BY JIM BUSH
There’s a Native American belief called the “hour of the wolf.” As described in the book, Seeds of Change, it is “the darkest moment just before daybreak, when symphonies of crickets, cicadas, and birds resound across the land to stimulate the plants to drink the morning dew.”
I think that’s the most beautiful and poetic concept I’ve ever heard of. And what if it is literally true? What if birdsong really plays a part in stimulating the growth of plants?
Farfetched, you say. Not so quick. Chris Bird, coauthor of The Secret Life of Plants, actually conducted experiments that demonstrated the potent effects of sound on plants.
If you’ve ever awakened in the country to what is known as “the dawn chorus” you may have experienced that power of early morning birdsong. The dawn chorus is when all the birds in the area begin singing right before the sun comes up. The more birds the louder and stronger the symphony. I have heard and felt it viscerally while camping beside a marsh in East Texas.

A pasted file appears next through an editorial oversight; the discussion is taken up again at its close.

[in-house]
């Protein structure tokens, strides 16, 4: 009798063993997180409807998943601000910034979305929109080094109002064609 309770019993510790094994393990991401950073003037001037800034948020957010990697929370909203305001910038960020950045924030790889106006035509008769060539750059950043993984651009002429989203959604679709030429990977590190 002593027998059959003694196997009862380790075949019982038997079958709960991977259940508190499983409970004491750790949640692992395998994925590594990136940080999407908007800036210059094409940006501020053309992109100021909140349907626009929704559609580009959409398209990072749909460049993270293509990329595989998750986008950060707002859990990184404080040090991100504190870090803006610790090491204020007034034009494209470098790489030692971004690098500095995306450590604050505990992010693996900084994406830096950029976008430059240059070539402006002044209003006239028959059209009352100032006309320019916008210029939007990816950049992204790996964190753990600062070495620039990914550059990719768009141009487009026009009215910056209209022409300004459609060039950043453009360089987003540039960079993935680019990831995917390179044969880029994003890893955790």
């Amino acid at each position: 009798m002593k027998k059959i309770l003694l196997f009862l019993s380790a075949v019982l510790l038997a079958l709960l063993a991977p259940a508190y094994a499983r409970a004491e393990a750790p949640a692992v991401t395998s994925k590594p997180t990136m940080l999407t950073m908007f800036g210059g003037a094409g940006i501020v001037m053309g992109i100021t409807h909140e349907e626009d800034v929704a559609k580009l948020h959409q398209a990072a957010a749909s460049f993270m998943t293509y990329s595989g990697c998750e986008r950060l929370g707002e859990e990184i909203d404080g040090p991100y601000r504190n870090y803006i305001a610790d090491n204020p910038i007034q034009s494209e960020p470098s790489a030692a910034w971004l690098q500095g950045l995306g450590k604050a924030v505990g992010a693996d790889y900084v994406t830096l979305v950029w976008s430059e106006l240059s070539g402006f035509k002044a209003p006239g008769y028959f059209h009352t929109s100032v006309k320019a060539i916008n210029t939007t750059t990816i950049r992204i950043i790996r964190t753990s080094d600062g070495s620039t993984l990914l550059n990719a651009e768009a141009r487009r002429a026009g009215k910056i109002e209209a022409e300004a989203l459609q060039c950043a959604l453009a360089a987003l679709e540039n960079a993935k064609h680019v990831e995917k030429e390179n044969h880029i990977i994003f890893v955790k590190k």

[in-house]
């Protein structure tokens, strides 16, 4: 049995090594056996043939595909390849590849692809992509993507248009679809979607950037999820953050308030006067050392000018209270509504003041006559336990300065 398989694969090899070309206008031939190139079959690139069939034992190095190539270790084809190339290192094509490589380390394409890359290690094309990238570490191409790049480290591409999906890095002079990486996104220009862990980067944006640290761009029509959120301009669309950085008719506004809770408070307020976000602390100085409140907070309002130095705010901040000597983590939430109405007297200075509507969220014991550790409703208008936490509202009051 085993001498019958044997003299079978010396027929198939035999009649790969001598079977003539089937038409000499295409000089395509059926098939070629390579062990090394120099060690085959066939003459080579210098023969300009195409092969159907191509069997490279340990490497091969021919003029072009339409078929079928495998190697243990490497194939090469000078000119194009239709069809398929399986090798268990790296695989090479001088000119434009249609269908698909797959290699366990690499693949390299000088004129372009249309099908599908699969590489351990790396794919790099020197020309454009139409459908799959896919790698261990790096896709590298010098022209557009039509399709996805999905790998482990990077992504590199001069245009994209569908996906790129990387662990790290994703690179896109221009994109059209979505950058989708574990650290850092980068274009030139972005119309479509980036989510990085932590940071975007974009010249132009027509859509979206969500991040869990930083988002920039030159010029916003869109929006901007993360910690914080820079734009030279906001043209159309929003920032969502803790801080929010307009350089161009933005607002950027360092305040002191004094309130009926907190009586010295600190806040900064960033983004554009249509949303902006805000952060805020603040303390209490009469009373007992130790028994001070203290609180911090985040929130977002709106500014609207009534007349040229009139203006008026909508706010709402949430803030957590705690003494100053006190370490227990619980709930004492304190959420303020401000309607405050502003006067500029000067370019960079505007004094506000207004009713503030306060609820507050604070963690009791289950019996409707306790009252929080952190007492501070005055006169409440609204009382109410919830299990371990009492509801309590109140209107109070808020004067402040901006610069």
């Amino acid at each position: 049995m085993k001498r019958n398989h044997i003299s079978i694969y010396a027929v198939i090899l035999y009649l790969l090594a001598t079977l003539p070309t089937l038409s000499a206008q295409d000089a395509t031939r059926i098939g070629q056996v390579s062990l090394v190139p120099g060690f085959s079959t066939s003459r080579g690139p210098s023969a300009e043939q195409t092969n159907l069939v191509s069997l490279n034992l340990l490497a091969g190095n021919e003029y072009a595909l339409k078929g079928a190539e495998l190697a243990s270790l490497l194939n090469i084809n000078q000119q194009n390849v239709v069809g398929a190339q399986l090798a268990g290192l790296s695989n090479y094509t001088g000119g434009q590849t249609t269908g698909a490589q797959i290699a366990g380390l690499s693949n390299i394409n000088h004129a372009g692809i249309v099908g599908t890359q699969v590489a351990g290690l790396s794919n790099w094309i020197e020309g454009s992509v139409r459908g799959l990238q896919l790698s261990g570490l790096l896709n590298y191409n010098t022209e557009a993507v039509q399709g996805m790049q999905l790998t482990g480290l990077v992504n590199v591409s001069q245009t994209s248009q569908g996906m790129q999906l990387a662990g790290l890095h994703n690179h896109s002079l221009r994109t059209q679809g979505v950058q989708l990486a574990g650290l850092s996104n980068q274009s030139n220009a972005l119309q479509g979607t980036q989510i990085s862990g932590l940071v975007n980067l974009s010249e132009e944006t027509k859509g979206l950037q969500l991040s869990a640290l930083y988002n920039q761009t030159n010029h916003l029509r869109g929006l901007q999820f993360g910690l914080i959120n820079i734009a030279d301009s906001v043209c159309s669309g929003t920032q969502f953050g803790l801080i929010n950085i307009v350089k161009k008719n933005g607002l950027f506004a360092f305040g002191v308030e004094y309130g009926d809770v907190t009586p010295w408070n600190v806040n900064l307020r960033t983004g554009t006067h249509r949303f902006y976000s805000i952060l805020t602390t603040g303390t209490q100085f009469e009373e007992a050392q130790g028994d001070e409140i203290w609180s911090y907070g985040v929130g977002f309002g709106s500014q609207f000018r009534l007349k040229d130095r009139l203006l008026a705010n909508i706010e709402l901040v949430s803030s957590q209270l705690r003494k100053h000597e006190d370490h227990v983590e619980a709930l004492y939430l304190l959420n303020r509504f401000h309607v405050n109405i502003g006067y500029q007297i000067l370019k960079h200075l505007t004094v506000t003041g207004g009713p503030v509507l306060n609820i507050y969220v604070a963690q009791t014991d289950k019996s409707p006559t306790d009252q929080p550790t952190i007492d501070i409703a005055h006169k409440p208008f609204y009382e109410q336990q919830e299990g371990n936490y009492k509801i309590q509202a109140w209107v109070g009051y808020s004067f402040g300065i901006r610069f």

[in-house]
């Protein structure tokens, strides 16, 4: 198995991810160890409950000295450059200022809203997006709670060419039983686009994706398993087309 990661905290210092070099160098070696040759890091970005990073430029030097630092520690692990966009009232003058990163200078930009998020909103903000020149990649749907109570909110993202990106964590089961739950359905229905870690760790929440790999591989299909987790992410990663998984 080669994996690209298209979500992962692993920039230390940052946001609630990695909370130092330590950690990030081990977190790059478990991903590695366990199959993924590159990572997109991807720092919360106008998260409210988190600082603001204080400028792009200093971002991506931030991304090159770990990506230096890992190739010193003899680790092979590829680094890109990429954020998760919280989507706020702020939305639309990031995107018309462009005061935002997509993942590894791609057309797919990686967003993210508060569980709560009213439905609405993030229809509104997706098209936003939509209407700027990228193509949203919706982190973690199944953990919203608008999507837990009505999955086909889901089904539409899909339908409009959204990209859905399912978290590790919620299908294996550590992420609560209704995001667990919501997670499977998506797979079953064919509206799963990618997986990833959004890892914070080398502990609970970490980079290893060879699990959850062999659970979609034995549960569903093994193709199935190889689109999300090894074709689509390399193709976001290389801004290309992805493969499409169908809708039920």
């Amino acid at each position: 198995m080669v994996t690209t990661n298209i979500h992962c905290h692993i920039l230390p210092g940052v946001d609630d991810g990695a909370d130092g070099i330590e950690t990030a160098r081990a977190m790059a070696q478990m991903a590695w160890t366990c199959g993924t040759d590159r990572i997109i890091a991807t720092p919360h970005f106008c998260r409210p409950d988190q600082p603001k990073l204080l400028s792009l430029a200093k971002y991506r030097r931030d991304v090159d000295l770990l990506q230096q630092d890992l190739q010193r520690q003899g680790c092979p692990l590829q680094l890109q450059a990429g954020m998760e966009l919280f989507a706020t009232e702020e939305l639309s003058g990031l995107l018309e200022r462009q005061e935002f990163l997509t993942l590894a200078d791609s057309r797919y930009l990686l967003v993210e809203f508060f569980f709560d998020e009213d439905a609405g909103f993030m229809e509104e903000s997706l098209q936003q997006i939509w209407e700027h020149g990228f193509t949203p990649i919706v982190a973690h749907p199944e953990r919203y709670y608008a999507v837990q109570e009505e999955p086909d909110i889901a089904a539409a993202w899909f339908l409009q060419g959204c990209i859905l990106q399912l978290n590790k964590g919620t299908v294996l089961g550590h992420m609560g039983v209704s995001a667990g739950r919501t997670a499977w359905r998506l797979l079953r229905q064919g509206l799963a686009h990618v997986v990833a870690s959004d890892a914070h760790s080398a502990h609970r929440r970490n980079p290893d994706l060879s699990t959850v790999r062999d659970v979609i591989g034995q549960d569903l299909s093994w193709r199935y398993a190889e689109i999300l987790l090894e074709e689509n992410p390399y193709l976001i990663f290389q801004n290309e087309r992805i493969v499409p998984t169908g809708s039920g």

I am bringing this up because of another onslaught on nature proposed by the Trump administration. According to an ABC News report, “The Trump administration wants to end the 50-year practice of using criminal penalties under the migratory bird law to pressure companies into taking measures to prevent unintentional bird deaths.”
Former U.S. Fish and Wildlife Service Director, Dan Ashe, says “removing that obligation, if it stands, over the next several decades will result in billions of birds being casualties.” That’s billions with a B. “It will be catastrophic,” he concludes.
The news story stated that “Industry sources kill an estimated 450 million to 1.1 billion birds annually out of an overall 7.2 billion birds in North America, according to U.S. Fish and Wildlife and recent sources.
“The Trump administration dismissed Ashe’s dire prediction, contending companies will continue to avoid bird deaths voluntarily.”
Right. We all know how well that sort of thing has worked out.
These alarming warnings from the experts come on top of recent reports that nearly three billion birds have disappeared from North America since 1970. That’s nearly a third of the birds native to the region. Gone!
Maybe there are those who would be satisfied to live in a world without birdsong. I am not one of them.
Jim Bush is a Waxahachie, TX-based singer, songwriter, poet, philosopher and environmentalist.